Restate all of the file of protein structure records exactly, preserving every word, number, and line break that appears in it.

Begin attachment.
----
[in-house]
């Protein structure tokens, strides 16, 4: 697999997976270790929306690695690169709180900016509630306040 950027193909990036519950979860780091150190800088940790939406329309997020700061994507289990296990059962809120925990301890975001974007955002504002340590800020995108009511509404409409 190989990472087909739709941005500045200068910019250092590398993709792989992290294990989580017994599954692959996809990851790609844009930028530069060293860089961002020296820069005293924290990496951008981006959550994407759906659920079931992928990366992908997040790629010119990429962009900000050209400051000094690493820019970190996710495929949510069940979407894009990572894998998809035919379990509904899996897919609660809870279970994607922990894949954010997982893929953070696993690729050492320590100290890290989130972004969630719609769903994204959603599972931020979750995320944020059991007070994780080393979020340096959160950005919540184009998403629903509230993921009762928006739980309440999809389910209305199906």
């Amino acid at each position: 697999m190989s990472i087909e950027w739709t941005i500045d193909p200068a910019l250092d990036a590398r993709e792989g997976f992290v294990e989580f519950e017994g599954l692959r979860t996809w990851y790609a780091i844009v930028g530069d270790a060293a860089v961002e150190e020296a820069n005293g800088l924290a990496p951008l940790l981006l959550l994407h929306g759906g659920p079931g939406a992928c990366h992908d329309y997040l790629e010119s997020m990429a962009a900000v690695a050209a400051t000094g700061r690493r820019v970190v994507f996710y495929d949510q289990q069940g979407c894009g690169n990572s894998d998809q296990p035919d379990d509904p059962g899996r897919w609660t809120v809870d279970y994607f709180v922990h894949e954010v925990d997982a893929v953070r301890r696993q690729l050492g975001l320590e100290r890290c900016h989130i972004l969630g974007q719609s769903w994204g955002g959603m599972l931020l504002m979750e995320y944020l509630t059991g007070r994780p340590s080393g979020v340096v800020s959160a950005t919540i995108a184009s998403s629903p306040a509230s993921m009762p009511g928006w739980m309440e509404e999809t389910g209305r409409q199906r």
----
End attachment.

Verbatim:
[in-house]
């Protein structure tokens, strides 16, 4: 697999997976270790929306690695690169709180900016509630306040 950027193909990036519950979860780091150190800088940790939406329309997020700061994507289990296990059962809120925990301890975001974007955002504002340590800020995108009511509404409409 190989990472087909739709941005500045200068910019250092590398993709792989992290294990989580017994599954692959996809990851790609844009930028530069060293860089961002020296820069005293924290990496951008981006959550994407759906659920079931992928990366992908997040790629010119990429962009900000050209400051000094690493820019970190996710495929949510069940979407894009990572894998998809035919379990509904899996897919609660809870279970994607922990894949954010997982893929953070696993690729050492320590100290890290989130972004969630719609769903994204959603599972931020979750995320944020059991007070994780080393979020340096959160950005919540184009998403629903509230993921009762928006739980309440999809389910209305199906």
């Amino acid at each position: 697999m190989s990472i087909e950027w739709t941005i500045d193909p200068a910019l250092d990036a590398r993709e792989g997976f992290v294990e989580f519950e017994g599954l692959r979860t996809w990851y790609a780091i844009v930028g530069d270790a060293a860089v961002e150190e020296a820069n005293g800088l924290a990496p951008l940790l981006l959550l994407h929306g759906g659920p079931g939406a992928c990366h992908d329309y997040l790629e010119s997020m990429a962009a900000v690695a050209a400051t000094g700061r690493r820019v970190v994507f996710y495929d949510q289990q069940g979407c894009g690169n990572s894998d998809q296990p035919d379990d509904p059962g899996r897919w609660t809120v809870d279970y994607f709180v922990h894949e954010v925990d997982a893929v953070r301890r696993q690729l050492g975001l320590e100290r890290c900016h989130i972004l969630g974007q719609s769903w994204g955002g959603m599972l931020l504002m979750e995320y944020l509630t059991g007070r994780p340590s080393g979020v340096v800020s959160a950005t919540i995108a184009s998403s629903p306040a509230s993921m009762p009511g928006w739980m309440e509404e999809t389910g209305r409409q199906r």